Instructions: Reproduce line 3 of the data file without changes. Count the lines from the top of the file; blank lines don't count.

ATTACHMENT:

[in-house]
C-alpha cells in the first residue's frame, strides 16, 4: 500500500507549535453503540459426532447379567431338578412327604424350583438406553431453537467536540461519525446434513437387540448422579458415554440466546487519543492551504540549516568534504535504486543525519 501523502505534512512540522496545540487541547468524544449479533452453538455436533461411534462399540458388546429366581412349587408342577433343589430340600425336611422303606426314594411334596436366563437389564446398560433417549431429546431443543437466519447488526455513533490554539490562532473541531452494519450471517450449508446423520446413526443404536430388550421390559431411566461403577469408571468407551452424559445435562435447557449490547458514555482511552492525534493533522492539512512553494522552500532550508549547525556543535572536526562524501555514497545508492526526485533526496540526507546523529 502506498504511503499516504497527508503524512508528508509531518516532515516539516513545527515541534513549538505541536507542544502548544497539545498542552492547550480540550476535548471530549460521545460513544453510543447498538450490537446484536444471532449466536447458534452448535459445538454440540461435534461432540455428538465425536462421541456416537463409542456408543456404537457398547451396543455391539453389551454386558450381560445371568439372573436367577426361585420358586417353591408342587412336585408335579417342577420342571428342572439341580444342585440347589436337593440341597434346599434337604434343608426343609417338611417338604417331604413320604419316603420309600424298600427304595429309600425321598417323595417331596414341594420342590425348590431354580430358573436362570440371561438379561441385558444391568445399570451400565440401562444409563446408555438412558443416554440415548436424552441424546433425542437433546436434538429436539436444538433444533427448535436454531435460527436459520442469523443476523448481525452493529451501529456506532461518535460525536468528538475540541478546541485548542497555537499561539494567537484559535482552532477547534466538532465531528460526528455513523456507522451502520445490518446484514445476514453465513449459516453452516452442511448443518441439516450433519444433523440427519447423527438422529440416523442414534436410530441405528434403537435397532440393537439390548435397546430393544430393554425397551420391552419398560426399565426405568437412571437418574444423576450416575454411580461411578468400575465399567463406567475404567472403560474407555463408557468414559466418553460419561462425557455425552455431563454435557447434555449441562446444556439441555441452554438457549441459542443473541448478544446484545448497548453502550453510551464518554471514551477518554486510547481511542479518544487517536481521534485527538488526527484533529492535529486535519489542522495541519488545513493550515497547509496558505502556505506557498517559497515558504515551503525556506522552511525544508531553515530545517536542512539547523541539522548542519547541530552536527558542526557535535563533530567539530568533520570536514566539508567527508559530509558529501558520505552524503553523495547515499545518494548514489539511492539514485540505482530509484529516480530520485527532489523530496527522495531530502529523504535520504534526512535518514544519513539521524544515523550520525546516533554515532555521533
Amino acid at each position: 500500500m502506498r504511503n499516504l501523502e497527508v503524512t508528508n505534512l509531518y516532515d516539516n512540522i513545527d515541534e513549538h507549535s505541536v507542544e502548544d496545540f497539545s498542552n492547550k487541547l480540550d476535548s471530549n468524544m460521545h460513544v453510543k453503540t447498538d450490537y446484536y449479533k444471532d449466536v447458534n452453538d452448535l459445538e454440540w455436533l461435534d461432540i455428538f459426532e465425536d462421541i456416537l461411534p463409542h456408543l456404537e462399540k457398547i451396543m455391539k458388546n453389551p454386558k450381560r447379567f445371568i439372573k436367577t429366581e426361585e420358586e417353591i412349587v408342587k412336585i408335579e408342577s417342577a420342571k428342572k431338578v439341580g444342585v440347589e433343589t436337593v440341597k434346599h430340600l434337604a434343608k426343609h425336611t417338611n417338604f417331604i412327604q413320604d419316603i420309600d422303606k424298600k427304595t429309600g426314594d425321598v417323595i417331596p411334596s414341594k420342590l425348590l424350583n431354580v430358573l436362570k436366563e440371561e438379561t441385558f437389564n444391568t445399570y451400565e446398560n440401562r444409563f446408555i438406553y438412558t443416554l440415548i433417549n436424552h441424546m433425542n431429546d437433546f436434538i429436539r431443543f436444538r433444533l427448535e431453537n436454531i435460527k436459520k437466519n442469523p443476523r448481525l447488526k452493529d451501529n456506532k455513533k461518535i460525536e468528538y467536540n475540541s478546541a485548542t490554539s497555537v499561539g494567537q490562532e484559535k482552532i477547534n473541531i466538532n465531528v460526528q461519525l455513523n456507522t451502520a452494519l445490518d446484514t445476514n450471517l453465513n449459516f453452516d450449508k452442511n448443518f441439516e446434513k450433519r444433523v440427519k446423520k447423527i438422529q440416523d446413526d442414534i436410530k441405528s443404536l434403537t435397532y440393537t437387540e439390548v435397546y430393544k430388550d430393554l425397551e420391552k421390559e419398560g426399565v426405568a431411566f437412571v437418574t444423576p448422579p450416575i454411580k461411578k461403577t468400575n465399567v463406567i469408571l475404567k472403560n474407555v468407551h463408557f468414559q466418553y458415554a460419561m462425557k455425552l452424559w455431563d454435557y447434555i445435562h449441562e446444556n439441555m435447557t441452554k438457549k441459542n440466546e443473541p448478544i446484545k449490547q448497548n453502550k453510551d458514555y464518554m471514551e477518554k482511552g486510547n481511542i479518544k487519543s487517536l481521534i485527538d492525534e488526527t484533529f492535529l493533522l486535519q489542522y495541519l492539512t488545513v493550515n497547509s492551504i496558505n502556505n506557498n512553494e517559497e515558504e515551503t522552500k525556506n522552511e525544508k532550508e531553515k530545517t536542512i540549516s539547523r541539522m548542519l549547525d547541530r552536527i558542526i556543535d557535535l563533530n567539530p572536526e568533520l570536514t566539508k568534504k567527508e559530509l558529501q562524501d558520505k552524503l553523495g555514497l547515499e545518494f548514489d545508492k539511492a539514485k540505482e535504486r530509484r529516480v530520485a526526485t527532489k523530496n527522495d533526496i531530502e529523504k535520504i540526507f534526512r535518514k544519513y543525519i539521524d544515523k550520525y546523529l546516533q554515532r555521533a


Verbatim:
Amino acid at each position: 500500500m502506498r504511503n499516504l501523502e497527508v503524512t508528508n505534512l509531518y516532515d516539516n512540522i513545527d515541534e513549538h507549535s505541536v507542544e502548544d496545540f497539545s498542552n492547550k487541547l480540550d476535548s471530549n468524544m460521545h460513544v453510543k453503540t447498538d450490537y446484536y449479533k444471532d449466536v447458534n452453538d452448535l459445538e454440540w455436533l461435534d461432540i455428538f459426532e465425536d462421541i456416537l461411534p463409542h456408543l456404537e462399540k457398547i451396543m455391539k458388546n453389551p454386558k450381560r447379567f445371568i439372573k436367577t429366581e426361585e420358586e417353591i412349587v408342587k412336585i408335579e408342577s417342577a420342571k428342572k431338578v439341580g444342585v440347589e433343589t436337593v440341597k434346599h430340600l434337604a434343608k426343609h425336611t417338611n417338604f417331604i412327604q413320604d419316603i420309600d422303606k424298600k427304595t429309600g426314594d425321598v417323595i417331596p411334596s414341594k420342590l425348590l424350583n431354580v430358573l436362570k436366563e440371561e438379561t441385558f437389564n444391568t445399570y451400565e446398560n440401562r444409563f446408555i438406553y438412558t443416554l440415548i433417549n436424552h441424546m433425542n431429546d437433546f436434538i429436539r431443543f436444538r433444533l427448535e431453537n436454531i435460527k436459520k437466519n442469523p443476523r448481525l447488526k452493529d451501529n456506532k455513533k461518535i460525536e468528538y467536540n475540541s478546541a485548542t490554539s497555537v499561539g494567537q490562532e484559535k482552532i477547534n473541531i466538532n465531528v460526528q461519525l455513523n456507522t451502520a452494519l445490518d446484514t445476514n450471517l453465513n449459516f453452516d450449508k452442511n448443518f441439516e446434513k450433519r444433523v440427519k446423520k447423527i438422529q440416523d446413526d442414534i436410530k441405528s443404536l434403537t435397532y440393537t437387540e439390548v435397546y430393544k430388550d430393554l425397551e420391552k421390559e419398560g426399565v426405568a431411566f437412571v437418574t444423576p448422579p450416575i454411580k461411578k461403577t468400575n465399567v463406567i469408571l475404567k472403560n474407555v468407551h463408557f468414559q466418553y458415554a460419561m462425557k455425552l452424559w455431563d454435557y447434555i445435562h449441562e446444556n439441555m435447557t441452554k438457549k441459542n440466546e443473541p448478544i446484545k449490547q448497548n453502550k453510551d458514555y464518554m471514551e477518554k482511552g486510547n481511542i479518544k487519543s487517536l481521534i485527538d492525534e488526527t484533529f492535529l493533522l486535519q489542522y495541519l492539512t488545513v493550515n497547509s492551504i496558505n502556505n506557498n512553494e517559497e515558504e515551503t522552500k525556506n522552511e525544508k532550508e531553515k530545517t536542512i540549516s539547523r541539522m548542519l549547525d547541530r552536527i558542526i556543535d557535535l563533530n567539530p572536526e568533520l570536514t566539508k568534504k567527508e559530509l558529501q562524501d558520505k552524503l553523495g555514497l547515499e545518494f548514489d545508492k539511492a539514485k540505482e535504486r530509484r529516480v530520485a526526485t527532489k523530496n527522495d533526496i531530502e529523504k535520504i540526507f534526512r535518514k544519513y543525519i539521524d544515523k550520525y546523529l546516533q554515532r555521533a